Leigh Wall and her partner say they learned a lot of valuable life lessons after taking in their senior cat, Wu.
Sadly, the BC SPCA feline was only with them for four years: His hard life caught up with him and his kidneys failed.
“Although our time was short it was honestly the most rewarding experience of my life,” Wall tells Daily Hive.
So Wu was front of mind when Wall set out to look for a canine companion. And she found one: Sally, a former guard dog that spent most of her life outside near Whistler.
In this edition of Rescue Me, Wall describes in her own words just how awesome her shelter dog is, and why she’s become a huge advocate for rescue animals.
Even though many people said I was crazy for wanting a senior animal knowing that our time together would be short I knew when I was ready to adopt a dog that it had to be a senior.
Growing up I had always wanted a German Shepherd so I searched Petfinder.com for a senior Shepherd and found Sally (a Shepherd mix) at Whistler Animals Galore – or WAG.
After applying online and completing a telephone interview I was invited to drive from Vancouver to Whistler to meet Sally.
I was told that 12-year-old Sally had been a guard dog, living her life outdoors. She was found outside in freezing temperatures with fleas, damaged teeth and large tumors.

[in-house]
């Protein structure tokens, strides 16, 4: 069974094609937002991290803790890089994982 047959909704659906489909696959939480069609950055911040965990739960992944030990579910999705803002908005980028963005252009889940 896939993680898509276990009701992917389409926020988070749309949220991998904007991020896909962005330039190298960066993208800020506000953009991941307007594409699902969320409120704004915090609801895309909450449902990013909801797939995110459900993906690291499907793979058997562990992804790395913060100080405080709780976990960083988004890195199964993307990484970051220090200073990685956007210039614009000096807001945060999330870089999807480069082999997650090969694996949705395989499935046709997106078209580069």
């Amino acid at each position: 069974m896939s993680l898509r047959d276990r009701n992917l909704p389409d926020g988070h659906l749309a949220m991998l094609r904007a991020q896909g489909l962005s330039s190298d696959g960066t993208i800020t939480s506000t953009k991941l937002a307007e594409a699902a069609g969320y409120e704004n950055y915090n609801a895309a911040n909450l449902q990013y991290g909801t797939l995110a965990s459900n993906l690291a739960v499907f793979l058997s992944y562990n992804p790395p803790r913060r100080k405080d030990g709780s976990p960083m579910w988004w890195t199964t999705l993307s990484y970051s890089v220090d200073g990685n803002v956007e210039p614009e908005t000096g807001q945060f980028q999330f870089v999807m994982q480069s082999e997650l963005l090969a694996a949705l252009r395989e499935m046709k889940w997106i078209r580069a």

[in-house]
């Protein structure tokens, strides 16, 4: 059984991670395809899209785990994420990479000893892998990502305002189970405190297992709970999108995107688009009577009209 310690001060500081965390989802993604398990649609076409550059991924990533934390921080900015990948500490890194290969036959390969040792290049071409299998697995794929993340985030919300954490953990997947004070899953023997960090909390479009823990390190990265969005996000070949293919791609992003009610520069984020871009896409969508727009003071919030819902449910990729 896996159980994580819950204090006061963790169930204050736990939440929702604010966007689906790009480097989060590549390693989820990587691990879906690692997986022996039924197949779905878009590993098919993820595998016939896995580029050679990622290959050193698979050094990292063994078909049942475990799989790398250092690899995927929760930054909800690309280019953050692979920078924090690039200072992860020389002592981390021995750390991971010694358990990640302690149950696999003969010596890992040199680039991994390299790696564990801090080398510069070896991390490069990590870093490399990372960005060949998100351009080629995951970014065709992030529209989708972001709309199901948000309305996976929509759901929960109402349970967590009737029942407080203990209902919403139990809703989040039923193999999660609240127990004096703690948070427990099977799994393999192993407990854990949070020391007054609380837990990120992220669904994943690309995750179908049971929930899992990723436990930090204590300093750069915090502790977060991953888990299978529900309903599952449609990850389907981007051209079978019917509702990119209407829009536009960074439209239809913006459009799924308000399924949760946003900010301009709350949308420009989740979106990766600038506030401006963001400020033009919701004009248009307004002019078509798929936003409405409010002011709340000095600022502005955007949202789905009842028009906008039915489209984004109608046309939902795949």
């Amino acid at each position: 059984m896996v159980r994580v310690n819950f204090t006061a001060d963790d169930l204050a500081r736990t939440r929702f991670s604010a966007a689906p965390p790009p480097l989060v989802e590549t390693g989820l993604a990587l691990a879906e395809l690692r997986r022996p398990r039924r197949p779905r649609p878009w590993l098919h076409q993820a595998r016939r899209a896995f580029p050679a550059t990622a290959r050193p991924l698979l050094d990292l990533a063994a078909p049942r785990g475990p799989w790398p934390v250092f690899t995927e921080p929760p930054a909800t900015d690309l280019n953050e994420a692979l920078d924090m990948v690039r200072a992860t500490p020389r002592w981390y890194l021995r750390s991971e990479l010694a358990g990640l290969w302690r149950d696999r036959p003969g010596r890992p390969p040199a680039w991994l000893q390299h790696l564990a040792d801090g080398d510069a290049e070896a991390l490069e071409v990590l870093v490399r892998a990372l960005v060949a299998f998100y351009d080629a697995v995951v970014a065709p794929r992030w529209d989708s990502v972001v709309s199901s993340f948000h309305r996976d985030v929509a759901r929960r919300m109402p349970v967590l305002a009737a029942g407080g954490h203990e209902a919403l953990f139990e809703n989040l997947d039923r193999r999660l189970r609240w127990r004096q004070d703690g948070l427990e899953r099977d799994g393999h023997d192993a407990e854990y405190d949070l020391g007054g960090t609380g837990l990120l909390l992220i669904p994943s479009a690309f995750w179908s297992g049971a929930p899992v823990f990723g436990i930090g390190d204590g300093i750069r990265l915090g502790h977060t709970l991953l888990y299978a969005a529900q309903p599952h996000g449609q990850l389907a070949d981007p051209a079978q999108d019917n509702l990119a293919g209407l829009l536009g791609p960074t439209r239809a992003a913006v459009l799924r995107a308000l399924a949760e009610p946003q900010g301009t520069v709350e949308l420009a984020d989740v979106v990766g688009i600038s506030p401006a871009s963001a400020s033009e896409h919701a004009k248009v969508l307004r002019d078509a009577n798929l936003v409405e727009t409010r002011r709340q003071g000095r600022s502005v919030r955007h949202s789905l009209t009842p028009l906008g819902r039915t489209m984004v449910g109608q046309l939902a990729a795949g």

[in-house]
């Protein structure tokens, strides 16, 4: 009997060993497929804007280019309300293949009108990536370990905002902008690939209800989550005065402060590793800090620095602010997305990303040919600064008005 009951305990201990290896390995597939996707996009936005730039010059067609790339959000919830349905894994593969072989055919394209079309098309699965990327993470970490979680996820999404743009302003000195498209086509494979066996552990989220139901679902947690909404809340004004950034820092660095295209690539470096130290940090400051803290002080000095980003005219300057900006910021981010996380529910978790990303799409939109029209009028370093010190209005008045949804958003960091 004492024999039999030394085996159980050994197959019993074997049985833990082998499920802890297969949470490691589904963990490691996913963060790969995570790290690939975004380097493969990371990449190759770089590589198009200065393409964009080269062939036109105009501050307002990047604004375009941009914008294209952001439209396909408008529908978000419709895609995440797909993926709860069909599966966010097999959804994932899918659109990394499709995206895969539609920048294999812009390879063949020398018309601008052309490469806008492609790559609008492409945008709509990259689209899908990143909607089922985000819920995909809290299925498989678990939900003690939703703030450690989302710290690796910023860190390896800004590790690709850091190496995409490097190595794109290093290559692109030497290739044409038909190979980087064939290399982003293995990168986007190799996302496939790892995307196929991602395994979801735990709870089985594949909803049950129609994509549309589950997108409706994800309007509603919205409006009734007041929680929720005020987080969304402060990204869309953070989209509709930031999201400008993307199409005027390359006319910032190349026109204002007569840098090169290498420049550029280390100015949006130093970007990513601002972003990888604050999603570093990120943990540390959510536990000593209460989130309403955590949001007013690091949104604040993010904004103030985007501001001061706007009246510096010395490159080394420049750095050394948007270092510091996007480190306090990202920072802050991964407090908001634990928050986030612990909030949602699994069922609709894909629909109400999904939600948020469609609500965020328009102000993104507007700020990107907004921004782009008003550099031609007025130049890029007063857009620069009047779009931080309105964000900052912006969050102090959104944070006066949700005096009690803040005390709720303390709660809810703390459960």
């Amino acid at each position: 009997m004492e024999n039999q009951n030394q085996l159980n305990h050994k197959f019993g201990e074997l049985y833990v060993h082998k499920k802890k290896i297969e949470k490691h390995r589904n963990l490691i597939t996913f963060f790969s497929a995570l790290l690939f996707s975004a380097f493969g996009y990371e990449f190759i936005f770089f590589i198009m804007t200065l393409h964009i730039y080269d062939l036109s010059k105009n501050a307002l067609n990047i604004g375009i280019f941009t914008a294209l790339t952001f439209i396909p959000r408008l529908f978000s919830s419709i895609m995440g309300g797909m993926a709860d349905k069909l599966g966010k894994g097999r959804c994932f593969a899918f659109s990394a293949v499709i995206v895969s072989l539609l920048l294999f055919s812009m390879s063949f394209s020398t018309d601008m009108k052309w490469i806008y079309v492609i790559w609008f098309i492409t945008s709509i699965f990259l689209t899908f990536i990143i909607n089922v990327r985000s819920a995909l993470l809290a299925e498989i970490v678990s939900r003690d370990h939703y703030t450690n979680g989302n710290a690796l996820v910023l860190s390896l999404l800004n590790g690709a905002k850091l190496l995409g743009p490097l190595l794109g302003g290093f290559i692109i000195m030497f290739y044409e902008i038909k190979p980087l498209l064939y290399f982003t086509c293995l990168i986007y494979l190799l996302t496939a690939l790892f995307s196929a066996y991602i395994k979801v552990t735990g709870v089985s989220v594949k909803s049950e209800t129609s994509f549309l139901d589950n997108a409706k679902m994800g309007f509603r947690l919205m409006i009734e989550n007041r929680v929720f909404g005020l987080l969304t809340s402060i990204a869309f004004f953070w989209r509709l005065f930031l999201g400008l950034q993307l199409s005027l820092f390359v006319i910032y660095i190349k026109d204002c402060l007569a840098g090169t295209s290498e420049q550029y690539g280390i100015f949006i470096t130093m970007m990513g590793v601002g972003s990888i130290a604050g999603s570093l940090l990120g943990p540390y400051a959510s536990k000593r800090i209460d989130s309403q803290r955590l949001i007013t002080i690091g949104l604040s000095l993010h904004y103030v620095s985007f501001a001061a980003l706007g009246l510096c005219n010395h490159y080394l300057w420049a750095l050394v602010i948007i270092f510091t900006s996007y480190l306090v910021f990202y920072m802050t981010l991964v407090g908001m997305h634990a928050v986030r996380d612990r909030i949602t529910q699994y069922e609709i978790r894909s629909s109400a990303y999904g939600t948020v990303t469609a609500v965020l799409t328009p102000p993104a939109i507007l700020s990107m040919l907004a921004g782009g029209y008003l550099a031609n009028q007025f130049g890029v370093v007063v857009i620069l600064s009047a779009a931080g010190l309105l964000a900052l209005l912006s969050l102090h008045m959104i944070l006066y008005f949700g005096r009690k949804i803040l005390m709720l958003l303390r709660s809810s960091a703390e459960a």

I knew there may be challenges bringing home such an old dog who had never lived a city life, but the crew at WAG are very thorough and put a lot of effort into ensuring their animals find not just any home but the right home so I took my chances.
From the day I brought Sally home she has been a dream. She’s great on and off-leash, she never barks, she’s friends with all the neighbourhood dogs and she loves meeting new people. Especially if they have food. She’s mostly a big couch potato and loves snoozing with her cat sister, Mary.
Sally is a silly girl, always smiling. She makes everyone she meets happy and I wanted to share that with other people.
In 2015, Sally and I passed our evaluation with St. John Ambulance and began volunteering as a therapy dog team. We visit a recovery centre and it’s so rewarding to see the positive impact Sally has on the people we visit.
Sally didn’t always have the best luck in life but she was given the second chance that she deserved just like the people we visit. For me, that’s what makes our visits so special. Sally on the other hand appreciates all the belly rubs and treats.
Senior animals are often overlooked in shelters. A lot of people think they need to adopt a puppy to build a strong bond with their dog but that’s not the case. Sally is my best bud and I can’t go anywhere without her on my heels. Animals are smart and they know when you’ve given them a better life. Sally is grateful and it shows.
To anyone looking to adopt a dog, please consider a senior. I can’t say enough good things about WAG and all they do for animals in the Whistler area. They even publish an annual yearbook of all the animals they help find forever homes which I think is the sweetest. We have a copy of Sally’s yearbook at home.
I often hear people say that it takes a big heart to adopt a senior animal. This is super cheesy but if my heart is big it’s because Sally fills it up.
Do you have an amazing adoption story? Email me at [email protected] to be featured in an upcoming column.